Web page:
Monday, December 6, 2021

Military Kids Taking More Psychiatric Drugs

January 4, 2011 by  
Filed under CCHR Issues

Army Times

By Karen Jowers and Andrew Tilghman

Before his father deployed to Iraq, Daniel Radenz was a well-adjusted fifth-grader earning straight A’s and B’s in school near Fort Hood, Texas.

But shortly after Army Lt. Col. Blaine Radenz left home in June 2008, his 11-year-old son became withdrawn and anxious. His grades at school slipped and his mother noticed mood swings. The child’s longtime pediatrician referred him for counseling.

A psychiatrist at Fort Hood’s Darnall Army Medical Center prescribed the antidepressant Celexa. Daniel also saw a psychologist there. Doctors added to and changed Daniel’s drug regimen, but his problems grew worse, said his mother, Tricia Radenz.

Daniel started cutting himself and once used his own blood to write “the end” on a bathroom wall at school. One day in band class, he began hallucinating and ran into the hall, where teachers found him crouched and hitting and scratching his face.

On June 9, 2009, Daniel hanged himself from a bunk bed in his home.

“I really feel the drugs played a significant role in Daniel’s death,” said Tricia Radenz, a 41-year-old emergency-room nurse.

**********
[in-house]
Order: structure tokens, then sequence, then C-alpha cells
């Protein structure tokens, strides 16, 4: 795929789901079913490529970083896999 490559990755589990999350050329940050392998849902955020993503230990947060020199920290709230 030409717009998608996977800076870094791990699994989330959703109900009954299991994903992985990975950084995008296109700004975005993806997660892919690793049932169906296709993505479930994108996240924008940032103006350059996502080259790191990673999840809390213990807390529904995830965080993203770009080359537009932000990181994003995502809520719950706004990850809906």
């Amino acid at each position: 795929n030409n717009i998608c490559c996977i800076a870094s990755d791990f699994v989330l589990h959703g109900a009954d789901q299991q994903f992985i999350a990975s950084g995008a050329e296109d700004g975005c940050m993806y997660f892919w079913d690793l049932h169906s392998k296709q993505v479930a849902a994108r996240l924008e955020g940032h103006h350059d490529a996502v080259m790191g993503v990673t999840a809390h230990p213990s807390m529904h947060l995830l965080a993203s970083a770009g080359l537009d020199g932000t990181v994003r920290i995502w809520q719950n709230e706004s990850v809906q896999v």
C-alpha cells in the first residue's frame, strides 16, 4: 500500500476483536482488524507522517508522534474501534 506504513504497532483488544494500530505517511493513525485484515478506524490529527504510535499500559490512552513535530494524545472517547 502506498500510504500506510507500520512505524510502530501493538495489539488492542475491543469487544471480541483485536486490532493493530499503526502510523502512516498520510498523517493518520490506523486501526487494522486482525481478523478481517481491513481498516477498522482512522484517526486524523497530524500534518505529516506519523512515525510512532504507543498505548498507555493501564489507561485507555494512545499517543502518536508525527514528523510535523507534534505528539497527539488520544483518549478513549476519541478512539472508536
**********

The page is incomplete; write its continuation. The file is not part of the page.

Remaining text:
It’s impossible to know precisely why a 12-year-old chose to take his own life. But the boy’s problems — and the use of powerful psychiatric drugs to treat them — highlight a concern for a growing number of military families who are struggling with the impact of long, frequent deployments on their children left at home.

The use of psychiatric medications by military children is on the rise. Overall, in 2009, more than 300,000 prescriptions for psychiatric drugs were provided to children under 18 who are Tricare beneficiaries.

That’s up 18 percent since 2005, according to data provided to Military Times — a period when the under-18 population increased by less than 1 percent. And some drug categories have shown even higher rates of increase — antipsychotic drugs are up about 50 percent and anti-anxiety drugs are up about 40 percent.

That mirrors a similar trend in the active-duty force, which has seen a 76 percent increase in prescriptions for psychiatric medications since the start of the war in Afghanistan.

Dr. Patricia Lester, a psychiatrist at University of California, Los Angeles, said the rise in drug use among children tracks with studies she and others have done showing how repeated deployments are taking a toll on military kids.

“There is a consistent story coming out showing that these kids have more distress,” Lester said. “And it’s not just the period of deployment. It appears to be during re-integration as well.”

Two studies link parents’ deployments to their children’s lower academic achievement scores, and to increased mental and behavioral health problems.

In one study, Rand Corp. researchers matched soldiers’ records with children’s academic achievement records and found lower scores among military children whose parents were cumulatively deployed for 19 months or more since 2001.

In the mental health study, led by a professor of pediatrics at the Uniformed Services University of the Health Sciences, researchers found that when a parent was deployed, outpatient visits among children ages 3 to 8 for pediatric behavioral disorders rose 18 percent, and for stress disorders by 19 percent, compared with military children whose parents were not deployed.